Dear Mr. or Mrs. Pounds-Shillings-Pence,

      Not being compatible with online video game play is not a problem for me. At almost no time should a player in Phoenix be worried about converting from bits to god-pieces, whereas in a video game all units are constantly being converted to each other. The gameplay is fundamentally different.

      If realism was my concern, I would have used the Commonwealth's ridiculously insane system as established in the late 8th century (and lasting for roughly a millenium) of 4 farthings = 1 penny, 12 pence = 1 shilling, 20 shillings = 1 pound. Imagine the fun of making players divide farthings by 48 to get shillings!

      (Incidentally, they stole that system from the French livre and only changed the names)

      The Phoenix system uses 2, 10, and 100 which is still calculable by caffeinated brains. (WoW uses x100 x100 so I know these numbers aren't too big for players.) The primary adventuring currencies are still silver and gold - depending on the characters' levels, of course - which is x100. The third most common, copper, is still x10.

      Bits and god-pieces are primarily for flavor, likely to be used only intermittently. Adding a splash of flavor like this is important, and was one of the things that made D&D fun for me back before it was ultra-homogenized.

      Sincerely,
      Mr. Blue
      ------------------------------------

      TL/DR: The coins are meant to invoke a flavor echoing ancient currencies, but without the awkward complexities of real ancient currencies.

      Delete
    2. Well reasoned, I stand convinced good sir.

      That said, if you ever insult the Commonwealth again, I will call for some severe fisticuffs.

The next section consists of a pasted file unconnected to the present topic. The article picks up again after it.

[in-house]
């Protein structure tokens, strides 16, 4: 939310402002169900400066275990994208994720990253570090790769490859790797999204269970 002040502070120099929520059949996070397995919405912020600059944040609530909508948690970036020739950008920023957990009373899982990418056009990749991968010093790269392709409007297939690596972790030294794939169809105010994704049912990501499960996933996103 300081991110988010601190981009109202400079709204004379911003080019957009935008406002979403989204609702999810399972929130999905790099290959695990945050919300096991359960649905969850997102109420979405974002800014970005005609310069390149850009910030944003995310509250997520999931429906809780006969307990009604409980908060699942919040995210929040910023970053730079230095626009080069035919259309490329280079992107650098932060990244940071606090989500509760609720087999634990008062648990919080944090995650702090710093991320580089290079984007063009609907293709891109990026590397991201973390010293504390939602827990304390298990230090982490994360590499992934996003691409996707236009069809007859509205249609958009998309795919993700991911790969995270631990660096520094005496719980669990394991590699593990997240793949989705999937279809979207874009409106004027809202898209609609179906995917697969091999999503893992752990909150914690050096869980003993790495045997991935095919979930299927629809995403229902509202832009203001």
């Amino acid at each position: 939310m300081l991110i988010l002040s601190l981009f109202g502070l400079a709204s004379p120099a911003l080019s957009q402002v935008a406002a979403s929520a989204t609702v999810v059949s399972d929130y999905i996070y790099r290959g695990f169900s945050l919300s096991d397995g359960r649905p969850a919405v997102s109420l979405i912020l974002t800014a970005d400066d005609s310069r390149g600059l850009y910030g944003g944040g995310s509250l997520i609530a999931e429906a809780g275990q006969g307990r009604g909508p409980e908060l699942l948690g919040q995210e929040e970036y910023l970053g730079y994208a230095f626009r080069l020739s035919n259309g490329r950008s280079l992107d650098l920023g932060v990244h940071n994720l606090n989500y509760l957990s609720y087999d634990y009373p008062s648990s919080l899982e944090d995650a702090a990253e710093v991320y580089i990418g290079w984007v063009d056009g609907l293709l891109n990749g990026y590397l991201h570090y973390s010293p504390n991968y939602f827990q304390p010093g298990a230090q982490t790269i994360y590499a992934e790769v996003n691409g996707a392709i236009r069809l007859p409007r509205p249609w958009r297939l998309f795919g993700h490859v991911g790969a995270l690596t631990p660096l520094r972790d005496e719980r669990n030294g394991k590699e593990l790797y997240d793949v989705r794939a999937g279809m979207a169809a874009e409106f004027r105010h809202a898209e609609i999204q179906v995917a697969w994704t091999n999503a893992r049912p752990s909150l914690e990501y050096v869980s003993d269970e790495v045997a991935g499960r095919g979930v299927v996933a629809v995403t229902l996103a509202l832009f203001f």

Delete
    3. Presumably by pointing out they copied something from the French? :)

      Delete
  2. I really really like the names you gave the coins. They feel like they belong in the game and flow nicely. I look forward to using them.

    Well Done!

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  3. I think the public tendency to think in decimal terms only really dates back to the 18th century "Age of Reason" and ascendance of science. Previously there was a tendency to think of fractions in terms of successive halves, or as portions of a 360 degree circle or 12 hour day. Another logical approach for monetary "change" can be seen in the "pieces of eight" of pirate fame -- Spanish coins typically had a cross on one face, providing an easy guide for chopping the coin into quarters or eighths. The "eighths" practice persisted in the prices of stocks on the NYSE until 2001.

    A silver-to-gold ratio of 100:1 might be justified in terms of common coin sizes or the idiosyncratic geology of your world, but I use 10:1 by weight in my world as being closer to the earthly medieval situation (actually more like 12 or 14:1). The silver mines of the New World depressed silver prices to closer to 20:1 in the renaissance era, where they remained until demand driven by paper currency and associated inflationary monetary policies in the 20th century pushed gold values up to the neighborhood of the 50:1 ratios we see today.

    ReplyDelete